Epimetheus, seen here by NASA's Cassini spacecraft, with Saturn in the background, is lumpy and misshapen, thanks in part to its size and formation process. Bombardment over the eons has left this tiny moon's surface heavily pitted.
NASA's Cassini spacecraft captured this view of Saturn's moon Epimetheus (116 kilometers, or 72 miles across) during a moderately close flyby on Dec. 6, 2015. This is one of Cassini's highest resolution views of the small moon.
Although Epimetheus appears to be lurking above the rings here, it's actually just an illusion resulting from the viewing angle of NASA's Cassini spacecraft. In reality, Epimetheus and the rings both orbit in Saturn's equatorial plane.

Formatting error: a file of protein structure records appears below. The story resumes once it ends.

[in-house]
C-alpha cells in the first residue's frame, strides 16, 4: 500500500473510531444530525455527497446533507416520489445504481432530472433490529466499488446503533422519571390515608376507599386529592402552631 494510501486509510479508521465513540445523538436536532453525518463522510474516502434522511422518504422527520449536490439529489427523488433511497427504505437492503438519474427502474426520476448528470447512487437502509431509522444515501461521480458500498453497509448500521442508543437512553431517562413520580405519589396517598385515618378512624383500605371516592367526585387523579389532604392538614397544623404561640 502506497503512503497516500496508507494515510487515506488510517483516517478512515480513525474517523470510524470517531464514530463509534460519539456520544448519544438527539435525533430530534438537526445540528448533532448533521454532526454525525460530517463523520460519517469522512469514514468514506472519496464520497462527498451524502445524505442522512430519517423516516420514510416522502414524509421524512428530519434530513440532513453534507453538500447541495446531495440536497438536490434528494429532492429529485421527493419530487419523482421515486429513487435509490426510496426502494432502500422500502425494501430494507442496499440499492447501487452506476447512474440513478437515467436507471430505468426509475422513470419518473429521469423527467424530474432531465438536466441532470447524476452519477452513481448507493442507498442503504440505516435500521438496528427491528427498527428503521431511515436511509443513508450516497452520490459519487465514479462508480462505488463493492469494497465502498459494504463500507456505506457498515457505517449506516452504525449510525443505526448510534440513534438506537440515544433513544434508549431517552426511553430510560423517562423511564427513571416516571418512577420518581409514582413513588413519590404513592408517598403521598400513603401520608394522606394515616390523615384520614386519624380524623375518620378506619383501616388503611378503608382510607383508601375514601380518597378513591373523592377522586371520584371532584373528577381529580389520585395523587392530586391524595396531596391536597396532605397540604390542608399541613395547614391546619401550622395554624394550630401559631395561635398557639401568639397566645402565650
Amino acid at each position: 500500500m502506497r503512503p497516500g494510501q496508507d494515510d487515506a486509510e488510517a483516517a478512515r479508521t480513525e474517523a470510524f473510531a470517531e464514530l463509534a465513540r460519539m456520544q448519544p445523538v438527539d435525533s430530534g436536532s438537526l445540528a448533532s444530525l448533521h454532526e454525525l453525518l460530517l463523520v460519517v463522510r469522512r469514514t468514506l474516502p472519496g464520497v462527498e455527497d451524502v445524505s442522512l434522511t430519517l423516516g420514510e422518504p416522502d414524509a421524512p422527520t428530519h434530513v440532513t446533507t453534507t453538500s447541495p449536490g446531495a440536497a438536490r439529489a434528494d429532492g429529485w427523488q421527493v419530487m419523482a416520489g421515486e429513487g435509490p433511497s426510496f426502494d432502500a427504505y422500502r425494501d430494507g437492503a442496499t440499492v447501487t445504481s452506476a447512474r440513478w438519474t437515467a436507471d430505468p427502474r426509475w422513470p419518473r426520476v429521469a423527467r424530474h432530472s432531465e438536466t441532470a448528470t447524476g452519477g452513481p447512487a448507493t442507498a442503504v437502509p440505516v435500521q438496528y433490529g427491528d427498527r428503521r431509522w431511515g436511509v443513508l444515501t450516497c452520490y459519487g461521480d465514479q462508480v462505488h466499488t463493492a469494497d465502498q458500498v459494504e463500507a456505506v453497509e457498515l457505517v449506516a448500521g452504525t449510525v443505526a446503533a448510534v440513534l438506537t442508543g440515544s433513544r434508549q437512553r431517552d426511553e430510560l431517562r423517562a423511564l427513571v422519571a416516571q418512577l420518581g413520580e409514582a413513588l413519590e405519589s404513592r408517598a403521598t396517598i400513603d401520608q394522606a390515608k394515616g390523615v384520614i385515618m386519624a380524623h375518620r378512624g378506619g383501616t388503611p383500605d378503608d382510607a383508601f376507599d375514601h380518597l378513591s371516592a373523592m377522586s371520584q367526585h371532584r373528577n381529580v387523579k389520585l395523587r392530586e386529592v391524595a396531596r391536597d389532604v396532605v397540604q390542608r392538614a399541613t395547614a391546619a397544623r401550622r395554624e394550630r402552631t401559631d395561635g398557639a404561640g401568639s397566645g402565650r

Saturn's moon Epimetheus casts a shadow across colorful rings in this image taken by NASA's Cassini spacecraft before the planet's August 2009 equinox. Epimetheus is visible as a small dot at the center of the bottom of the image.